Monday 1 September 2008 9.55am
jackie rokotnitz wrote:
I'd be relieved if there were more renovation of lovely old buildings. Clusters of high rises dont bother me, but it's the slamming of these looming towers in the middle of places where the architectural heritage is gradually being eroded as far as to disappear. As always, moderaton is the key.

Hi Jackie, I completely agree with you. There are some beautiful semi derelict buildings around SE1 that would be absolutely wonderful to see brought into use, the Georgian townhouses and chapel on St Georges Circus spring to mind in this area and I'm completely opposed to 'development' that involves destruction of architecturally significant historic old buildings.

The issue is though that renovation of old buildings is not going to satisfy demand for new office space and residential development, also older buildings are often not suitable for new office due to very modern requirements such as extra floor height for cable ducting as well as business requirements such as large floor plates for trading floors and the like.

I personally like the juxtaposition of modern glass towers and historic old buildings, to me it is one of the things that makes cities like London and New York so exciting as opposed to beautiful but rather museum like cities such as Edinburgh and to a certain extent Paris. As you rightly say, moderation is the key.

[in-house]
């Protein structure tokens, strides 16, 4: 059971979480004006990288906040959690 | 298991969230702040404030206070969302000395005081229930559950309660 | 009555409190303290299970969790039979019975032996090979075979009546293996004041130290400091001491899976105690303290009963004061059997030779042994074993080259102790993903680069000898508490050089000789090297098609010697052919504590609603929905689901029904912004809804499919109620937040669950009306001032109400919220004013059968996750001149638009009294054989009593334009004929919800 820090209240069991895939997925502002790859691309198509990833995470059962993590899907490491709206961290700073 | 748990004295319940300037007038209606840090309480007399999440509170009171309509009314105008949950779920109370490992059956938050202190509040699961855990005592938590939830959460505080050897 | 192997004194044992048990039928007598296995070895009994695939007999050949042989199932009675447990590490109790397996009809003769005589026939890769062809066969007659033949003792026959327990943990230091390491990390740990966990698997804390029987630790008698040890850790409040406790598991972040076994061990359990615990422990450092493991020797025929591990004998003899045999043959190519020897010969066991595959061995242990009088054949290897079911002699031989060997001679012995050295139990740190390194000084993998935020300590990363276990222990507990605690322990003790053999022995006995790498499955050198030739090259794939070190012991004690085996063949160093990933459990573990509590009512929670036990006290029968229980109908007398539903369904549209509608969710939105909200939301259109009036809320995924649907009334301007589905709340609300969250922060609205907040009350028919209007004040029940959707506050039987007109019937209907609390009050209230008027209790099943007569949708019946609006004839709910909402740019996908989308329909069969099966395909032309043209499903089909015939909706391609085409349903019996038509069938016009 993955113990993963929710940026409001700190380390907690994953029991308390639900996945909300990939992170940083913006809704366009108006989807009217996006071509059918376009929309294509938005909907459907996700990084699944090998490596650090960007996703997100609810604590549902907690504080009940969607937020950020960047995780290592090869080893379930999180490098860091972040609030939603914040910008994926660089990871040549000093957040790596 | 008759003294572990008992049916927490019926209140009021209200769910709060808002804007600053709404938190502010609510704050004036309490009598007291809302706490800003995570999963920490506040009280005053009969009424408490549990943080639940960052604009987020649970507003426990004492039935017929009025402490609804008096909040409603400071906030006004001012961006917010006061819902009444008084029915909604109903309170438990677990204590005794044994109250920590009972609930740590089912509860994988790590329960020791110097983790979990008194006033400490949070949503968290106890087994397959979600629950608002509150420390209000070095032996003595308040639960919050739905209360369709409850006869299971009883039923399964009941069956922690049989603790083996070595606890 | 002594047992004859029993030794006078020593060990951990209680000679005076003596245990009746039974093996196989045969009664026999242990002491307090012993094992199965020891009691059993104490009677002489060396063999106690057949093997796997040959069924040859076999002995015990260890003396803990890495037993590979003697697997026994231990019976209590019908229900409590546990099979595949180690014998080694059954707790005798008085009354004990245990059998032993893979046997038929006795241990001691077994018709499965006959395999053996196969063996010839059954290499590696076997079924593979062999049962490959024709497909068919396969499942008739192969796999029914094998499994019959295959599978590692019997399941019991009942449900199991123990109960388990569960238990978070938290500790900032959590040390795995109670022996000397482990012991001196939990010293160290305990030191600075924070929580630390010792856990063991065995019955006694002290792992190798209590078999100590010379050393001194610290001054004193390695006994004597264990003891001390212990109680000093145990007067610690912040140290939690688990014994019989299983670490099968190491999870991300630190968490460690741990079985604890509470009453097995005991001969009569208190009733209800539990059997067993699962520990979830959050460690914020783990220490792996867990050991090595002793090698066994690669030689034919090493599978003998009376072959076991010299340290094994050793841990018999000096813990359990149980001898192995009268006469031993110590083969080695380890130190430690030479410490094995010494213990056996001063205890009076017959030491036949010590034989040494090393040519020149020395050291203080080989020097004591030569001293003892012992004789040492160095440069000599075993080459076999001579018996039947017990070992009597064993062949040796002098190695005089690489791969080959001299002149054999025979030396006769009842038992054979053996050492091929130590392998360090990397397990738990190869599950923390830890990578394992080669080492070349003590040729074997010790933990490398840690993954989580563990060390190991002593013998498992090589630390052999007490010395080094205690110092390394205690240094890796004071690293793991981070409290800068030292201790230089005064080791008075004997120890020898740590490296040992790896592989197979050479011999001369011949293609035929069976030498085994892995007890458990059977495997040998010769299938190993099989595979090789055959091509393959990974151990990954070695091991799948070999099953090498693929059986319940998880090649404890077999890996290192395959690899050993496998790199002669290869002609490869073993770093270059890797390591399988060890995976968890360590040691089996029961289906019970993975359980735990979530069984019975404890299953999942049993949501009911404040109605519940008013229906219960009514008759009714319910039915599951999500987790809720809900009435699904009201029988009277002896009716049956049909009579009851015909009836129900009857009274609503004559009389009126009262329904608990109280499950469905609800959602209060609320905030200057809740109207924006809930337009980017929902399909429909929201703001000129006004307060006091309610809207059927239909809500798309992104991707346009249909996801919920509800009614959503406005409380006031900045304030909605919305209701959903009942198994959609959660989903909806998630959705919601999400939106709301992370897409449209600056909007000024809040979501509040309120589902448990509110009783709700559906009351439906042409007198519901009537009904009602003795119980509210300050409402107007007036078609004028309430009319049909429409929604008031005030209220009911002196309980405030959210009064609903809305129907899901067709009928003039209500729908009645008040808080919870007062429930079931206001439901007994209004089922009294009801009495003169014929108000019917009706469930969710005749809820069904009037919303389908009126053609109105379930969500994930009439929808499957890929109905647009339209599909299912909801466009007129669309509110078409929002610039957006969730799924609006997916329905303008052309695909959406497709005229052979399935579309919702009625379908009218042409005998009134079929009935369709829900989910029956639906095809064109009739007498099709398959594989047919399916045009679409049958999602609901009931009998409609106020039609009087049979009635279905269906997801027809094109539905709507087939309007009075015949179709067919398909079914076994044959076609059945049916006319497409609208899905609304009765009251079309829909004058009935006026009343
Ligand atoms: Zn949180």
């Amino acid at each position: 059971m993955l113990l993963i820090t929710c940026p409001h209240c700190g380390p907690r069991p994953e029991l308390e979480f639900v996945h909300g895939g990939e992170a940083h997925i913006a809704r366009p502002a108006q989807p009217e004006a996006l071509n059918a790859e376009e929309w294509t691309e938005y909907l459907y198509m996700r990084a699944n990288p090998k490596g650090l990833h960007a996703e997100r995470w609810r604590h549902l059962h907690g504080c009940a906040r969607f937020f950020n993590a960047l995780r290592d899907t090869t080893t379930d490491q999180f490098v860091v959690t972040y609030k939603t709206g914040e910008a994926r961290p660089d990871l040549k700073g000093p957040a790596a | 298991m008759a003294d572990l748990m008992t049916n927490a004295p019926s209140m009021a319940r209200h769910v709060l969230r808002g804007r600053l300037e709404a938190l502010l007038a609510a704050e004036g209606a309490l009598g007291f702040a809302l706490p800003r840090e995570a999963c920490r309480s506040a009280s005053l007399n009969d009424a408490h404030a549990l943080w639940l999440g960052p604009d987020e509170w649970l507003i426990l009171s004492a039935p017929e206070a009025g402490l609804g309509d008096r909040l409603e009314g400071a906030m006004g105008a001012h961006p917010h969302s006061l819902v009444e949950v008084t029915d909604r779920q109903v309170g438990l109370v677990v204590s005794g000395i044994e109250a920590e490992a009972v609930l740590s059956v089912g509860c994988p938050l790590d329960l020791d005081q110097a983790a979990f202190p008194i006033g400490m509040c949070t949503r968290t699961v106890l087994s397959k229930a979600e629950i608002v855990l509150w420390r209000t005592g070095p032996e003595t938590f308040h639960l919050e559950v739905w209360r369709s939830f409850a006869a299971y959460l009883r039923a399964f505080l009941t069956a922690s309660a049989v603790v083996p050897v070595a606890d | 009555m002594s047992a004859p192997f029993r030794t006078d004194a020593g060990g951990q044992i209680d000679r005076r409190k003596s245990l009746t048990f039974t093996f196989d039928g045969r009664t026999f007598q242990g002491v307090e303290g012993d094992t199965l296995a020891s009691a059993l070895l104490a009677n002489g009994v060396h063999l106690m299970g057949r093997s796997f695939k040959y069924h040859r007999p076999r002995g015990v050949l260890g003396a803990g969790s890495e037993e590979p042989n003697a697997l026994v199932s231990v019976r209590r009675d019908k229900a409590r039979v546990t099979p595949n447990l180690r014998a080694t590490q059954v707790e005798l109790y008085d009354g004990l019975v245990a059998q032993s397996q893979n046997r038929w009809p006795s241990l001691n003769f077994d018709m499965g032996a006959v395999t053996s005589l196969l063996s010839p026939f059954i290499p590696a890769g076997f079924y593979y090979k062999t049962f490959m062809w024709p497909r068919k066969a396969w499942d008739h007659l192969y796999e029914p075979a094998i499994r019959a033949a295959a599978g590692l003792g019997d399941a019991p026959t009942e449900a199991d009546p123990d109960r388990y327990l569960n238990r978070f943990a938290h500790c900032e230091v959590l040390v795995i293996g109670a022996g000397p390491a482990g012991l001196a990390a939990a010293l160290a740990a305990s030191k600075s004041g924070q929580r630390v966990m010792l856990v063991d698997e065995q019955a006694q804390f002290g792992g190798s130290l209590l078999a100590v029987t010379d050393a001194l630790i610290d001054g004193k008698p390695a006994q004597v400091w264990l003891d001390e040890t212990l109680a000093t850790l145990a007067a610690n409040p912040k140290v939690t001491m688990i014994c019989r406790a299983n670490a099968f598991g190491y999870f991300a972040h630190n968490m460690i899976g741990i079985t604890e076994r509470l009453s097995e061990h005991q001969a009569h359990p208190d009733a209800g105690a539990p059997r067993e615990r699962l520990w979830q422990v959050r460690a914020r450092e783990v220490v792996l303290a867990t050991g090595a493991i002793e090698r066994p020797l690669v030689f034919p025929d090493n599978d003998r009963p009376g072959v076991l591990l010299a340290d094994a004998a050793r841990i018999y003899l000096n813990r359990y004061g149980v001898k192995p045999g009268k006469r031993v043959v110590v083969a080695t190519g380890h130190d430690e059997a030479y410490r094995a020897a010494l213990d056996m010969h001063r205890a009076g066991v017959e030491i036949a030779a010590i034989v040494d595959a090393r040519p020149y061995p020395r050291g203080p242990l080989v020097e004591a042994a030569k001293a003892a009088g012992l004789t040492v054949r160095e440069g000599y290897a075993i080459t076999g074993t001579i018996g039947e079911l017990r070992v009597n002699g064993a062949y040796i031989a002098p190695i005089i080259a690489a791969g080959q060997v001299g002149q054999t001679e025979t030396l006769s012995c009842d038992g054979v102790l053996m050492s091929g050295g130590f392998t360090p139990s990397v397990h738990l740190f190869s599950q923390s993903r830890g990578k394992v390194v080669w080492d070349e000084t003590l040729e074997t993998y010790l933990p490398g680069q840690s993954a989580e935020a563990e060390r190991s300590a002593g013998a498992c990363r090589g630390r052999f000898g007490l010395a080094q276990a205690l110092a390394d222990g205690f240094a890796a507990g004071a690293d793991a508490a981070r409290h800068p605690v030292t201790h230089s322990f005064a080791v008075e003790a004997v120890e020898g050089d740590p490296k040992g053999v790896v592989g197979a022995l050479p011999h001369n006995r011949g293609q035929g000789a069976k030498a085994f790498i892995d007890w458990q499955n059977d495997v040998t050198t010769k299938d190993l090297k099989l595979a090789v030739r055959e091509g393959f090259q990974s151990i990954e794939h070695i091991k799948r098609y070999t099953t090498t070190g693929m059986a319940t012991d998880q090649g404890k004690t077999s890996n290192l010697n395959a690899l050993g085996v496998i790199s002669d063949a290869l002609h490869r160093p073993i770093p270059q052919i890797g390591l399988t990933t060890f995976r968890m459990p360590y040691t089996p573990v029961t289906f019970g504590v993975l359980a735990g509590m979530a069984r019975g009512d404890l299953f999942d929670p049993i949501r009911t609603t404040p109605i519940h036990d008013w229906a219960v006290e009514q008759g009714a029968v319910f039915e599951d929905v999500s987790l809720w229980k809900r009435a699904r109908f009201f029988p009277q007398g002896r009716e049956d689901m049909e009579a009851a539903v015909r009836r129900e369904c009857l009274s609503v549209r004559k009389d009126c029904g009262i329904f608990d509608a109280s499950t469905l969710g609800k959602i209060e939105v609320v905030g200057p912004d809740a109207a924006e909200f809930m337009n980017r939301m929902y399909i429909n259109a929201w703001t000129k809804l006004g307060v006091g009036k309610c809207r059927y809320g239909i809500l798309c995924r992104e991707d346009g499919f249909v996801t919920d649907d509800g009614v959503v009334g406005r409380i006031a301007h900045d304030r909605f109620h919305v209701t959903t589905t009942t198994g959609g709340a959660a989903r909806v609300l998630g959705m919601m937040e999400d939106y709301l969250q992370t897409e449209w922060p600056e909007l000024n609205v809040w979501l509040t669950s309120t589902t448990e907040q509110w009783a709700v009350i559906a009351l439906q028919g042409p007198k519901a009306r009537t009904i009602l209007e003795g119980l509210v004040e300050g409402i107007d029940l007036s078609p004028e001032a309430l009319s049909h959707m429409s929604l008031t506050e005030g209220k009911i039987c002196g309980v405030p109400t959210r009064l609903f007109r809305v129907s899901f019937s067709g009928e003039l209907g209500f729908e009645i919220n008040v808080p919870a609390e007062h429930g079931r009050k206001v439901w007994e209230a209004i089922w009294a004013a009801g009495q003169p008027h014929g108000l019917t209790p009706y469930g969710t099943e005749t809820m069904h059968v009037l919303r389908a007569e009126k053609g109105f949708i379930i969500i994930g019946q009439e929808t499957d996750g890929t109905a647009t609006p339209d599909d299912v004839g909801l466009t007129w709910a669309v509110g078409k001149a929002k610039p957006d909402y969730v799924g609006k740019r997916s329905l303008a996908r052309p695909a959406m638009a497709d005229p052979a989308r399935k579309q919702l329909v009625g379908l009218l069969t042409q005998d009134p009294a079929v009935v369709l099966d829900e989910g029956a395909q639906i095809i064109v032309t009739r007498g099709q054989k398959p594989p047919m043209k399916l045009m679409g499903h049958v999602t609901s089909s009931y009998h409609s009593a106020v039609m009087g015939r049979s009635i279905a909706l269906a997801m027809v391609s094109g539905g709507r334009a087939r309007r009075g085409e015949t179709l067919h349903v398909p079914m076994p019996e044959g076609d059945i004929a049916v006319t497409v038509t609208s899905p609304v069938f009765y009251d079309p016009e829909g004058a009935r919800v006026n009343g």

Development has always been and always will be a massive part of London, as I see it the main thing is to ensure that developments are sympathetic to the surroundings and historic buildings are not being lost rather than the total opposition to any change that a number of posters on this forum seem to have.
Monday 1 September 2008 6.12pm
I am also a bit dubious whether I would like Blackfriars Road turning into a wind tunnel of Manhattan-like proportions... I am all for redevelopment and the area has improved immensly in the almost ten years I have been living here. And like people have said it is a bit stressful to live constantly in the middle of several building sites.

But not much of the "regeneration" has helped us residents, but it all seems to be local specialist shops being replaced by more sandwich shops and bars for people who pass through here. But not a proper ordinary grocery store anywhere near yet. But at least it is nice and quiet here at the weekends when the offices are closed.

Can somebody enlighten me, which plot this development is about, can't place 43-46 just now... will it replace the old Benefits office, or is the parking lot next to the Post Office?
Monday 1 September 2008 6.16pm
It's the car park next to the Post Office (and the brick former Waterman building at the corner of Meymott Street, and the former snack bar to the rear).